Chemical evolution of saline waters in the Jordan-Dead Sea transform and in adjoining areas

Peter Möller*, Eliyahu Rosenthal, Stefan Geyer, Akiva Flexer

*Corresponding author for this work

Research output: Contribution to journalArticlepeer-review


The Ca-Mg relationship in groundwaters strongly points to the overall dolomitization and local albitization. The Mg/Ca ratios reveal two trends by which saline waters develop: increase of Mg/Ca ratio by evaporation and decreasing Mg/Ca ratios due to dolomitization and albitization. Br/Cl vs. Na/Cl ratios demonstrate that albitization does not play a major role which leaves dolomitization to be the main source for decreasing Mg/Ca ratios in saline waters. In the eastern and southern Region of Lake Kinneret, salinization occurs by mixing with a Ca/Mg molar ratio <1 brine (Ha'On type). Along the western shoreline of the Lake, a Ca/Mg > 1 dominates, which developed by the albitization of plagioclase in abundant mafic volcanics and the dolomitization of limestones. The most saline groundwater of the Tabgha-, Fuliya-, and Tiberias clusters could be regional derivatives of at least two mother brines: in diluted form one is represented by Ha'On water, the other is a Na-rich brine of the Zemah type. Additionally, a deep-seated Ca-dominant brine may ascend along the fractures on the western side of Lake Kinneret, which is absent on the eastern side. Groundwaters of the Lower Jordan Valley are chemically different on both sides of the Jordan River, indicating that the exchange of water is insignificant. All saline waters from the Dead Sea and its surroundings represent a complex mixture of brines, and precipitation and local dissolution of halite and gypsum. Many wells of the Arava/Araba Valley pump groundwater from the Upper Cretaceous limestone aquifer, the origin of the water is actually from the Lower Cretaceous Kurnub Group sandstones. Groundwater drawn from the Quaternary alluvial fill either originates from Kurnub Group sandstones (Eilat 108, Yaalon 117) or from altered limestones of the Judea Group. The origin of these waters is from floods flowing through wadis incised into calcareous formations of the Judea Group. On the other hand, as a result of step-faulting, hydraulic contact is locally established between the Kurnub- and the Judea Groups aquifers facilitating the inter-aquifer flow of the confined Kurnub paleowater into the karstic formations of the Judea Group. Two periods of Neogene brine formation are considered: the post-Messinan inland lagoon resulting in drying up of the Sdom Sea and the evaporation of the Pleistocene Samra Lake, which went further through the stage of Lake Lisan to the present Dead Sea. For the first period, major element hydrochemistry suggests that the saline waters and brines in the Jordan-Dead Sea - Arava Valley transform evolved from the gradual evaporation of an accumulating mixture of sea-, ground-, and surface water. Due to the precipitation of carbonates, gypsum, and halite, such an evaporating primary water body was strongly enriched in Mg, Br, and B and shows high molar ratios of Br/Cl, B/Cl, and Mg/Ca but low Na/Cl ratios. The development of the Br/Cl ratio is chemically modelled, showing that indeed brine development is explicable that way. Along with the evaporation brine, evaporites formed which are leached by infiltrating fresh water yielding secondary brines with Na/Cl ratios of 1. When primary brines infiltrated the sub-surface, they were subjected to Mg - Ca exchange in limestones (dolomitization) and to chloritization and albitization in basic igneous rocks turning them into Ca-Cl brines. These tertiary brines are omnipresent in the Rift. The brines of the late Lisan and Dead Sea were generated by evaporating drainage waters, which leached halite, gypsum, and carbonates from the soil and from the sub-surface. All these brines are still being flushed out by meteoric water, resulting in saline groundwaters. This flushing is regionally enhanced by intensive groundwater exploitation. In variable proportions, the Neogene and late Lisan Lake and Recent Dead Sea brines have to be considered as the most serious sources of salinization of groundwaters in the Rift. Deep-seated pre-Sdom brines cannot strictly be excluded, but if active they play a negligible role only.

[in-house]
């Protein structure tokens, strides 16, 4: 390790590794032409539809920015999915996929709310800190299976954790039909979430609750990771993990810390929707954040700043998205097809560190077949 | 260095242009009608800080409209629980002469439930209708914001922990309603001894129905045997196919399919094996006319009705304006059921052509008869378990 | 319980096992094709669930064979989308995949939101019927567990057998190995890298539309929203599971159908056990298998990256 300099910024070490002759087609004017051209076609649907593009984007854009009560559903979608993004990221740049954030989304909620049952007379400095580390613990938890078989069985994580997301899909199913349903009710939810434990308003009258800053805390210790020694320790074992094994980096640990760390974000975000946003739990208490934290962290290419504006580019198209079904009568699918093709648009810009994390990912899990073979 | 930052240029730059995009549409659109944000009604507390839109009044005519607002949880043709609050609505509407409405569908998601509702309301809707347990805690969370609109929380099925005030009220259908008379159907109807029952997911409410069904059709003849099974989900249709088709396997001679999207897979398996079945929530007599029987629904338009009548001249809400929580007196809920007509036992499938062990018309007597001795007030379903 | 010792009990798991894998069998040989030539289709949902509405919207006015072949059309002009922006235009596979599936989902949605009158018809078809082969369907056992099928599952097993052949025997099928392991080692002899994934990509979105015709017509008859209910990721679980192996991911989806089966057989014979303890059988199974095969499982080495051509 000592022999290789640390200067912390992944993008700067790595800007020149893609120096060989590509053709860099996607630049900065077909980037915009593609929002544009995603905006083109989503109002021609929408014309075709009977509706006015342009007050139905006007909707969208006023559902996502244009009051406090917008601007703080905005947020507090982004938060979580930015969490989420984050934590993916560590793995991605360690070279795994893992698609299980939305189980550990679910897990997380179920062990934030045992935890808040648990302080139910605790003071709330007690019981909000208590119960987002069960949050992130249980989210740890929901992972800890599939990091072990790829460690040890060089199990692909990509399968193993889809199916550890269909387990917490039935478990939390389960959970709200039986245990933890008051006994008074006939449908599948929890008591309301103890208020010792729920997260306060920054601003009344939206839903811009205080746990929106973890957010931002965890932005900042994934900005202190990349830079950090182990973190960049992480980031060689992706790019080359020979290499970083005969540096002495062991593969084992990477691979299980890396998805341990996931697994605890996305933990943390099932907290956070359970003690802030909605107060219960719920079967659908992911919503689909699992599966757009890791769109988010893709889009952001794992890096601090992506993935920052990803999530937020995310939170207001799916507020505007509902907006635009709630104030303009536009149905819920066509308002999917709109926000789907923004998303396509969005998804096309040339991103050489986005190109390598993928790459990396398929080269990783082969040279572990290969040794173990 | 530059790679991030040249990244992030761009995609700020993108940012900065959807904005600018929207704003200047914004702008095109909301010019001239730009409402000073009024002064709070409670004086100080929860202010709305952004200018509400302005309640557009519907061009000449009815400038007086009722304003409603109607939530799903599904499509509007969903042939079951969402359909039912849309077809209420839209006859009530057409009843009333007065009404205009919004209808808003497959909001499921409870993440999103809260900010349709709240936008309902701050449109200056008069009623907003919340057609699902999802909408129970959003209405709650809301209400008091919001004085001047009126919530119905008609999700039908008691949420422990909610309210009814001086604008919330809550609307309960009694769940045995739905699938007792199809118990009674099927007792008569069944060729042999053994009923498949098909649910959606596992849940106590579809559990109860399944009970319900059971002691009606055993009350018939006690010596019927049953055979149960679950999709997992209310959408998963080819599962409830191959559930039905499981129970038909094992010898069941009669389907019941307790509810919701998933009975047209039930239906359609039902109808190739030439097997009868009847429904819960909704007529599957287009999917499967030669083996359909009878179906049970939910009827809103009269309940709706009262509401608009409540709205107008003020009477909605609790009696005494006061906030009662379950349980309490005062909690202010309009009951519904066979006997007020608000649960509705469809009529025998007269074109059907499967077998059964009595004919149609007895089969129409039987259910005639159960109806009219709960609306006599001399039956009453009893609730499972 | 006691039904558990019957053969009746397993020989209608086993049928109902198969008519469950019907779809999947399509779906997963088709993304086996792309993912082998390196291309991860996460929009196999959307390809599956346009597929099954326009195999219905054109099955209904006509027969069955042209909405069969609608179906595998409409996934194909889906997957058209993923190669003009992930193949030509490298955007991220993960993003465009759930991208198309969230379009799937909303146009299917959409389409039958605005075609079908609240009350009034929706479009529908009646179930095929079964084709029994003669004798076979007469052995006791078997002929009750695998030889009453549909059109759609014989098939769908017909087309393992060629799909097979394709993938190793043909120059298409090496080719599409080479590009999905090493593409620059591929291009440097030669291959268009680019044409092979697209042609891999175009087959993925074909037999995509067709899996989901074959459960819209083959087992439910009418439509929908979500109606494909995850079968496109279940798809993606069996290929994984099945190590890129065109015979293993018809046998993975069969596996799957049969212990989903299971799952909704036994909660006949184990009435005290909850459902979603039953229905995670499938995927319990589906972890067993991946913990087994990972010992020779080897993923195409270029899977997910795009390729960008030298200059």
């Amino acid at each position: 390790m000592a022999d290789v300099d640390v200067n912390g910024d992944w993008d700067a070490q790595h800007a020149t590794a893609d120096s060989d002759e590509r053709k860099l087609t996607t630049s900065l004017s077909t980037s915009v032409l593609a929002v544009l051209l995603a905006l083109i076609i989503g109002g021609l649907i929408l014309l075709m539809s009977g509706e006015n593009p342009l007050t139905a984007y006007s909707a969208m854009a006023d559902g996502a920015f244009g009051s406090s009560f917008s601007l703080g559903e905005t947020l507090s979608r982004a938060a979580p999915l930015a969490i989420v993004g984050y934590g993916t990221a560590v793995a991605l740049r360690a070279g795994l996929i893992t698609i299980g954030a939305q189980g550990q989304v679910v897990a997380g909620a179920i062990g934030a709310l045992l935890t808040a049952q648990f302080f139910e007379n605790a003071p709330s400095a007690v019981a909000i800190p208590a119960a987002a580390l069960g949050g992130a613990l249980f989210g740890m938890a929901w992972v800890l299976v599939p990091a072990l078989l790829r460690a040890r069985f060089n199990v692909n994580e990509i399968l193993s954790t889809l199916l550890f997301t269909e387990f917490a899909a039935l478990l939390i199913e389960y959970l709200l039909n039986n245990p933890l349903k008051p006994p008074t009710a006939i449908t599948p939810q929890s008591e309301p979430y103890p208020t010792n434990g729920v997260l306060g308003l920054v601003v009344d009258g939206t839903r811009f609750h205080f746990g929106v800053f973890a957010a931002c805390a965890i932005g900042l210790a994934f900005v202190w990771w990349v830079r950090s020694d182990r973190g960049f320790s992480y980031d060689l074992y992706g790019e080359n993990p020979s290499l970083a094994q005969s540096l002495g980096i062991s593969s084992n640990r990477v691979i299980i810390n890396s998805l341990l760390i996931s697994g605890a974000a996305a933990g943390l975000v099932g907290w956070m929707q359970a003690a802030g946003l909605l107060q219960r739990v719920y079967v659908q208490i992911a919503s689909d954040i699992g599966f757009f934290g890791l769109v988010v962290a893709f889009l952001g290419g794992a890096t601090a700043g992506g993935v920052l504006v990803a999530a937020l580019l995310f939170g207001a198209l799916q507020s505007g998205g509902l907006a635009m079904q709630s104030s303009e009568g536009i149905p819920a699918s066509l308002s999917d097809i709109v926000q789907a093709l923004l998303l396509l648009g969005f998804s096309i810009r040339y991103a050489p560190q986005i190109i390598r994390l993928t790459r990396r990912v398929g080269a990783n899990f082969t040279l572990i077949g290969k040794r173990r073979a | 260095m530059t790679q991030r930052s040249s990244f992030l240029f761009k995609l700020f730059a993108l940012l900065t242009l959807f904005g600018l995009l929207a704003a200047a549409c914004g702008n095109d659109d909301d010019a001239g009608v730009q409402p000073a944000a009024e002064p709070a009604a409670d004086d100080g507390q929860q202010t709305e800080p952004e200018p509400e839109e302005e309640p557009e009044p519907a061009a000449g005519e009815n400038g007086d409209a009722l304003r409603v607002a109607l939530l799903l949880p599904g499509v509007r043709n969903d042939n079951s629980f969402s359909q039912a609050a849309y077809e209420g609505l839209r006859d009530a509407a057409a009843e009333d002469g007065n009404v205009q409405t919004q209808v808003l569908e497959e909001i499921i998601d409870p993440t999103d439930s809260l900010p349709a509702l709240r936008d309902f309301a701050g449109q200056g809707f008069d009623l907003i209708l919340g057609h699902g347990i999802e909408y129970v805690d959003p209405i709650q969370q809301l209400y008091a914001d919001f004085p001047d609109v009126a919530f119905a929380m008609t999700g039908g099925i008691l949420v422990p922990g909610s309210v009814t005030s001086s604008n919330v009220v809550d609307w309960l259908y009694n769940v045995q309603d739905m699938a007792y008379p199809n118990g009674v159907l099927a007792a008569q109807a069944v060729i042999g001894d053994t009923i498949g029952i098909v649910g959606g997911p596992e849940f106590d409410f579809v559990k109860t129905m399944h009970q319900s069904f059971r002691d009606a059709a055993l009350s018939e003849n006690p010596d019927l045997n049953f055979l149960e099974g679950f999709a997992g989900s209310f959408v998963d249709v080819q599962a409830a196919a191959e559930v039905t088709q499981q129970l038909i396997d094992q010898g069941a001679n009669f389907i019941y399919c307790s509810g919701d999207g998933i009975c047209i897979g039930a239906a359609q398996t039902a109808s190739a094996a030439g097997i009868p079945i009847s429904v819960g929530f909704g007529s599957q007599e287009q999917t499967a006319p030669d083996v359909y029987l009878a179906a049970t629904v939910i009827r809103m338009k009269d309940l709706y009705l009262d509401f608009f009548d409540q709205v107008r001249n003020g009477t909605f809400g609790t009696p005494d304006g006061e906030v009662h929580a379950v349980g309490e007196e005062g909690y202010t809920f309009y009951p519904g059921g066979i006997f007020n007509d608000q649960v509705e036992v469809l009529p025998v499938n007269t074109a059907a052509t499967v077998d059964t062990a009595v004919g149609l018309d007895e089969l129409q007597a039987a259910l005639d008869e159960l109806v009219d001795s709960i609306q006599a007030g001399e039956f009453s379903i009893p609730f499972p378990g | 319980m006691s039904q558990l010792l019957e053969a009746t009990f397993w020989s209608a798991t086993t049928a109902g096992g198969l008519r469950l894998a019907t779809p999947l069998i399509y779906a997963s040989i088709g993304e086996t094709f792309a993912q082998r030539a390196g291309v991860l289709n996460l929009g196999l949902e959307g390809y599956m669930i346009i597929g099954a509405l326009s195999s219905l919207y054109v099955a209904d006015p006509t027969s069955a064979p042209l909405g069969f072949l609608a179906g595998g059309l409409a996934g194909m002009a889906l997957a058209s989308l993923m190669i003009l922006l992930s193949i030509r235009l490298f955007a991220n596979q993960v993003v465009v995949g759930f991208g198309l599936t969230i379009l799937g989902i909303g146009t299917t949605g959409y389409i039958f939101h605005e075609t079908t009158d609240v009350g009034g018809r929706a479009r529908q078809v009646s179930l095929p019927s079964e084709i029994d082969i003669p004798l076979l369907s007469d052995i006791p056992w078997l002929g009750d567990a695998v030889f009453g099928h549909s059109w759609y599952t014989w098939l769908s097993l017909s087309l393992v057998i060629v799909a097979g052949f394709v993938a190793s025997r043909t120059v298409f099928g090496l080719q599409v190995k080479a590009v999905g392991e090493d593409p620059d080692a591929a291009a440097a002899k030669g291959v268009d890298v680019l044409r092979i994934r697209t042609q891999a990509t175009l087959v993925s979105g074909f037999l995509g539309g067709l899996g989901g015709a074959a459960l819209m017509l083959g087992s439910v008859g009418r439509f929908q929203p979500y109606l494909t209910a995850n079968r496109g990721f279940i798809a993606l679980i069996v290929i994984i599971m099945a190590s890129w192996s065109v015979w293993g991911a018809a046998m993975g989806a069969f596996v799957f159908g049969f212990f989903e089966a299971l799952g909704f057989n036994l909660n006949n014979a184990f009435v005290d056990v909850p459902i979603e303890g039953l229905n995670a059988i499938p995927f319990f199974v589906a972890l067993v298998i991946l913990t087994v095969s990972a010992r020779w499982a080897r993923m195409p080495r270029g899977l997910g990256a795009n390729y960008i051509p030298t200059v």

Original languageEnglish
Pages (from-to)541-566
Number of pages26
JournalInternational Journal of Earth Sciences
Issue number3
StatePublished - Jun 2007


  • Brine
  • Formation water
  • Jordan-Dead Sea - Red Sea Rift
  • Paleohydrogeology
  • Water/rock interaction


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